Springfield Gardens residents Mary Moore, 80, and her husband Tony McFadden, 76, should be enjoying their retirement on their picturesque block with their seven grandchildren — but they say something has been causing unnecessary stress in their lives and they have been helpless to stop it.
For the last 15 years, an abandoned house next to their own has been a blight on the community. It has been the site of illegal dumping, a haven for vermin, and for a time, a place where neighborhood teenagers would go to have sex, Moore said. Complaints about the latter prompted the city to seal all the doors and windows at 141-44 184 St. with cement about eight years ago.
Since then, Moore said she has called the city on multiple occasions in an attempt to get them to clean up the property, but to no avail. In the meantime, she and her neighbors have taken it upon themselves to clean it periodically or pay someone else to do it.
When the weeds became so overgrown that they spilled over onto the sidewalk, which Moore said happens often, and was forcing passersby to walk in the street, the elderly couple gave a young man from the area $35 to chop them down. Moore estimates she has spent about $700 over the last 15 years to keep the land from deteriorating further.
“It makes me sick to look at it,” Moore said. “For years, we have been fighting and fighting and fighting to get this cleaned up because we are afraid that some child may wander in there and get lost or something.”
It’s difficult to make one’s way more than 10 feet onto the front lawn of the property because of the dense brush, but a car bumper and other trash were clearly visible.
From the window of Moore’s bathroom, one can see into the backyard of the abandoned house and there was a pile of tires and an old mattress among other debris.
“At first we were picking up stuff and giving it to the garbagemen, but then we said, no, that’s not our job,” Moore said. “This is somebody’s property. We have no business on the property.”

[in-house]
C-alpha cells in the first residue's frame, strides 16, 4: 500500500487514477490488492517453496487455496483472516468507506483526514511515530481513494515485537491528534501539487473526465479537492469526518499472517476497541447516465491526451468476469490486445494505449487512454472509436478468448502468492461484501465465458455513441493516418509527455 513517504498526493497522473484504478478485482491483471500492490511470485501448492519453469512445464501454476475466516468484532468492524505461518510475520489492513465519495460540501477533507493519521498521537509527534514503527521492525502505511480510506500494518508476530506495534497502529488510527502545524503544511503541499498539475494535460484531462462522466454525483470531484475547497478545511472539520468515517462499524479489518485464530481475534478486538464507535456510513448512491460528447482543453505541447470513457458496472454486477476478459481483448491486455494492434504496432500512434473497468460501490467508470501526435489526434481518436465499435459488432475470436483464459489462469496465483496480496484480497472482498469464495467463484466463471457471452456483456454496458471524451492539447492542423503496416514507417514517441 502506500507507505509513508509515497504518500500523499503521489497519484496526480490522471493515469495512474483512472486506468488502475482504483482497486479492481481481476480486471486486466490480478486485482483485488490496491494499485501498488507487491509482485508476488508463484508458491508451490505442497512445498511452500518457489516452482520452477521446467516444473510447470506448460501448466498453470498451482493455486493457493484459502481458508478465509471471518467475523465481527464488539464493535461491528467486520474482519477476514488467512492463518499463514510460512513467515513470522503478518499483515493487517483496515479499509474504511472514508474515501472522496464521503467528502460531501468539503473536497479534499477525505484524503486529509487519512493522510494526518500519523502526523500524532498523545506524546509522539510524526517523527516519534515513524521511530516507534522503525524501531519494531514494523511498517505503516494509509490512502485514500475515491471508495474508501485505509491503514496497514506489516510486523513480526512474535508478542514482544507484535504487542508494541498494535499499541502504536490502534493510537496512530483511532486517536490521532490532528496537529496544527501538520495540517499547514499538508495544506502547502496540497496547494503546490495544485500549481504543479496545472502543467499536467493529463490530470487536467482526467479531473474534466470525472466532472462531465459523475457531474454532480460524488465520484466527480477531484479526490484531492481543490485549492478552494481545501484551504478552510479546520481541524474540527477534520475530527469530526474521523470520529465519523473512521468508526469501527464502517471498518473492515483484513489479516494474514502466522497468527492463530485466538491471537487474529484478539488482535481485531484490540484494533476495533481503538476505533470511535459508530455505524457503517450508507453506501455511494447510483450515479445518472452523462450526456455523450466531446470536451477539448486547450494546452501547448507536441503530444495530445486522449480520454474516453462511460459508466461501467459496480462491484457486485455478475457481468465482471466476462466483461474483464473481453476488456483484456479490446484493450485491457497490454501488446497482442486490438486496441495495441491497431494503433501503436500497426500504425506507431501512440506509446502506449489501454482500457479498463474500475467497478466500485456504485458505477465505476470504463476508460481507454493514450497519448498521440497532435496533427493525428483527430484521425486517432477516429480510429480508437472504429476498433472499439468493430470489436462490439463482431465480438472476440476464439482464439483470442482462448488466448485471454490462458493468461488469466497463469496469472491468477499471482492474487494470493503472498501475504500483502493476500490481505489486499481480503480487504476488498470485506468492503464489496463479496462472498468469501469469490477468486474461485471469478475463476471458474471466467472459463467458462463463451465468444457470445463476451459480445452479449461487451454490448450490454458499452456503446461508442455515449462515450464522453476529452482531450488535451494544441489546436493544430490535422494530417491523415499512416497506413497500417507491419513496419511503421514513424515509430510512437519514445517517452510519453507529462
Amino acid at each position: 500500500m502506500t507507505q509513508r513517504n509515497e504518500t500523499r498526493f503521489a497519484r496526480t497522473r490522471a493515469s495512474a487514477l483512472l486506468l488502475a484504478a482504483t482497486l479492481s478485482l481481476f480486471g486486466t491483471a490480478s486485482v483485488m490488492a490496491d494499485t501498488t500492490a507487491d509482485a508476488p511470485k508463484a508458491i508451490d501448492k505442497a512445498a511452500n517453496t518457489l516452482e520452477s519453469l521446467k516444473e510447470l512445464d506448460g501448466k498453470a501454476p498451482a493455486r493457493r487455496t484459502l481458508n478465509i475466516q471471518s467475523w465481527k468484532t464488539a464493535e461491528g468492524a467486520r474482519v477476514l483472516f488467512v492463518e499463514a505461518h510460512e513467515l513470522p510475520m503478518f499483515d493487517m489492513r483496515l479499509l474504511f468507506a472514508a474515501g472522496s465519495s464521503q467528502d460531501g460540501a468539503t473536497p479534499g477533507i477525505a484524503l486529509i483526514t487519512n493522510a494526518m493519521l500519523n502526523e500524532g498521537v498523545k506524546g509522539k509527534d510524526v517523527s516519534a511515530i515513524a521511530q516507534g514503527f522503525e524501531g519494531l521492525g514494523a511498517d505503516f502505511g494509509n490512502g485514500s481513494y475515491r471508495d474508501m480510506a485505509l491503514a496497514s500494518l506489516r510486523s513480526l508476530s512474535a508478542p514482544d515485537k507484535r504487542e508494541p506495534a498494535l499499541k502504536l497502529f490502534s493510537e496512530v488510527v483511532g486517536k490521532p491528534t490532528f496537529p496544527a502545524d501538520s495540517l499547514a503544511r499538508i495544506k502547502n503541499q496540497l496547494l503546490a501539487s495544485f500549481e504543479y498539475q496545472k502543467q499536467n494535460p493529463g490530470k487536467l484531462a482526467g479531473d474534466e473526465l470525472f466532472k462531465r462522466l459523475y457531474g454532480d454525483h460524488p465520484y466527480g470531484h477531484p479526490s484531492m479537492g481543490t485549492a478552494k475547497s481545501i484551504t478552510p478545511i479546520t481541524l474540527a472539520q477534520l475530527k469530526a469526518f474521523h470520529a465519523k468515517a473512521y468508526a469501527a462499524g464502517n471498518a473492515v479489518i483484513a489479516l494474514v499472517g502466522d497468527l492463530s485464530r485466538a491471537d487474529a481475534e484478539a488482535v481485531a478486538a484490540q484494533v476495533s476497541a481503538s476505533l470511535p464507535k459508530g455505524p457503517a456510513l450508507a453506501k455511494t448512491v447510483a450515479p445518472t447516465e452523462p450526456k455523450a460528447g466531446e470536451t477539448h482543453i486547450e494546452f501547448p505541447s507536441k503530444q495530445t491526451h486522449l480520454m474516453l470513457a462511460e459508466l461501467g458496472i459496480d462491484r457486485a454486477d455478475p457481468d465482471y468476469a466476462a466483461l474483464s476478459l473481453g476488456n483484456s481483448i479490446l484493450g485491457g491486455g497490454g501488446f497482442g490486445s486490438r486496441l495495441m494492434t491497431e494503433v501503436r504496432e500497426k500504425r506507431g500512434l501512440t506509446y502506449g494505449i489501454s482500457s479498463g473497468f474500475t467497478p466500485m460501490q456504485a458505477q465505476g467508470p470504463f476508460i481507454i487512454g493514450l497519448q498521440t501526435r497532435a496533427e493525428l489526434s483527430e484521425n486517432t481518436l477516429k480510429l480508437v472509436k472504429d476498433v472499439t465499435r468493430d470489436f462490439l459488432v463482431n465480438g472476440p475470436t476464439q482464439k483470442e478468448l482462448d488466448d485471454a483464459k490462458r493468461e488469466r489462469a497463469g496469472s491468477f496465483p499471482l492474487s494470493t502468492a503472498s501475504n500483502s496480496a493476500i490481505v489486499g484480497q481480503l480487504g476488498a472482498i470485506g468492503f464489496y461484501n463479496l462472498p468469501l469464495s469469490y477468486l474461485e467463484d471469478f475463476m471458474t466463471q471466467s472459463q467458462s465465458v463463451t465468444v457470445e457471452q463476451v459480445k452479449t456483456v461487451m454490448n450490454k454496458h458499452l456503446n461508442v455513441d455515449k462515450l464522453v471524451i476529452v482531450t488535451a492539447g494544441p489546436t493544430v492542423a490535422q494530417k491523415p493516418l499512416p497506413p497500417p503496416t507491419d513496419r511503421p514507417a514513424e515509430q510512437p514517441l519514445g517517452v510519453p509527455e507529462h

Moore and her neighbor, Jean Harris, who has lived on the block since 1974, have seen a number of critters living in the trash such as snakes, rats, opossums and raccoons as well as an array of insects.
“We have been trying to throw poison to keep the rats away and stuff, but we are tired,” Moore said.
In September, Moore reached out to City Councilman James Sanders Jr. (D-Laurelton) for assistance and the lawmaker contacted the city Department of Health to report the unsanitary conditions. On Sept. 9, a DOH worker inspected the property and “observed overgrown weeds and garbage.” On Nov. 14, the inspector returned and issued a violation “due to harborage conditions that encourage the nesting of rats.”
Sanders’ chief of staff, Donovan Richards, said the DOH usually gives property owners three chances to clean up their land, issuing summonses before taking legal action.
“There are no words to describe what we’re seeing,” Richards said as he looked at the house. “We are calling on the Health Department to take immediate action. We cannot wait any longer.”
The unkempt dwelling is a tax lien property held in trust by BNY Mellon, according to Kevin Heine, a spokesman for the company. The servicer is MTAG Services, Heine said. They could not be reached for comment by press time.
“The property is the responsibility of the owner of record, or in this case, the estate of the owner, who is deceased, until such time as foreclosure proceedings are completed or the property is sold,” said Owen Stone, a spokesman for the city Department of Finance.
Richards said foreclosed properties and those owned by absentee landlords falling into disrepair have become more commonplace in the district in recent years. “Senior citizens should not have to deal with this,” Richards said. “We are going to make sure this nightmare ends.”